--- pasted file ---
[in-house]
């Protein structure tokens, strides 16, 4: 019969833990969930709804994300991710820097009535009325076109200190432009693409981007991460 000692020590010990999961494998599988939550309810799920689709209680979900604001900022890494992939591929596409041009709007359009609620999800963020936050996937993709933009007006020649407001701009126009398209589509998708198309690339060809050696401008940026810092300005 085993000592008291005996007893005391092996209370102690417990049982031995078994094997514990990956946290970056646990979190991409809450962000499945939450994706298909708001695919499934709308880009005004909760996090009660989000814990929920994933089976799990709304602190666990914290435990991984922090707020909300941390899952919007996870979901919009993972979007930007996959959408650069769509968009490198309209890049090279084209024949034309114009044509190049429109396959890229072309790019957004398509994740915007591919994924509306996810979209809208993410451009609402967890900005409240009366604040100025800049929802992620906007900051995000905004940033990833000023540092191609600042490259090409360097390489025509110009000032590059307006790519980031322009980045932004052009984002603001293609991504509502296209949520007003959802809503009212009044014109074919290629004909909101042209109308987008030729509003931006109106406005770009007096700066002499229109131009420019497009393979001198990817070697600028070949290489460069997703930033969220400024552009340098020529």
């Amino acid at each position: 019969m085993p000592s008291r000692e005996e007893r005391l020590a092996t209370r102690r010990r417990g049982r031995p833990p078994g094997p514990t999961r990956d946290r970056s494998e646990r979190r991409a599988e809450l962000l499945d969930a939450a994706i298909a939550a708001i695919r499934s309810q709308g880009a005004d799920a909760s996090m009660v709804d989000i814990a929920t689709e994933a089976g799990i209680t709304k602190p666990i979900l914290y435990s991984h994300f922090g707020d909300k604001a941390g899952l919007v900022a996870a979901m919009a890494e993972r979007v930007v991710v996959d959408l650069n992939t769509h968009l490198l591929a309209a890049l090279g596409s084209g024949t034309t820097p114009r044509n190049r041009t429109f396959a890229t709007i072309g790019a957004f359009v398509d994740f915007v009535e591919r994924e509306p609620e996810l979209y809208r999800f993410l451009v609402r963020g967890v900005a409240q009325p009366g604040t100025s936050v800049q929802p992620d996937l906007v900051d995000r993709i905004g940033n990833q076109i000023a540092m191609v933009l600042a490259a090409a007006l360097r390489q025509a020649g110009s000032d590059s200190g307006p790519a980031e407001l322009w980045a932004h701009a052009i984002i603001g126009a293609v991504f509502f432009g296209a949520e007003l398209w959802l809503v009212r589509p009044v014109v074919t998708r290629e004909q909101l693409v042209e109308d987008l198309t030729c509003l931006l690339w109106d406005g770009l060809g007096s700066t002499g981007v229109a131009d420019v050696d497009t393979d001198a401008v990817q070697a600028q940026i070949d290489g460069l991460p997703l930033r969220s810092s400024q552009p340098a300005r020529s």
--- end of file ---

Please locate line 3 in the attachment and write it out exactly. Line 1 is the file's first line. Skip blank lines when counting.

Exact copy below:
């Amino acid at each position: 019969m085993p000592s008291r000692e005996e007893r005391l020590a092996t209370r102690r010990r417990g049982r031995p833990p078994g094997p514990t999961r990956d946290r970056s494998e646990r979190r991409a599988e809450l962000l499945d969930a939450a994706i298909a939550a708001i695919r499934s309810q709308g880009a005004d799920a909760s996090m009660v709804d989000i814990a929920t689709e994933a089976g799990i209680t709304k602190p666990i979900l914290y435990s991984h994300f922090g707020d909300k604001a941390g899952l919007v900022a996870a979901m919009a890494e993972r979007v930007v991710v996959d959408l650069n992939t769509h968009l490198l591929a309209a890049l090279g596409s084209g024949t034309t820097p114009r044509n190049r041009t429109f396959a890229t709007i072309g790019a957004f359009v398509d994740f915007v009535e591919r994924e509306p609620e996810l979209y809208r999800f993410l451009v609402r963020g967890v900005a409240q009325p009366g604040t100025s936050v800049q929802p992620d996937l906007v900051d995000r993709i905004g940033n990833q076109i000023a540092m191609v933009l600042a490259a090409a007006l360097r390489q025509a020649g110009s000032d590059s200190g307006p790519a980031e407001l322009w980045a932004h701009a052009i984002i603001g126009a293609v991504f509502f432009g296209a949520e007003l398209w959802l809503v009212r589509p009044v014109v074919t998708r290629e004909q909101l693409v042209e109308d987008l198309t030729c509003l931006l690339w109106d406005g770009l060809g007096s700066t002499g981007v229109a131009d420019v050696d497009t393979d001198a401008v990817q070697a600028q940026i070949d290489g460069l991460p997703l930033r969220s810092s400024q552009p340098a300005r020529s």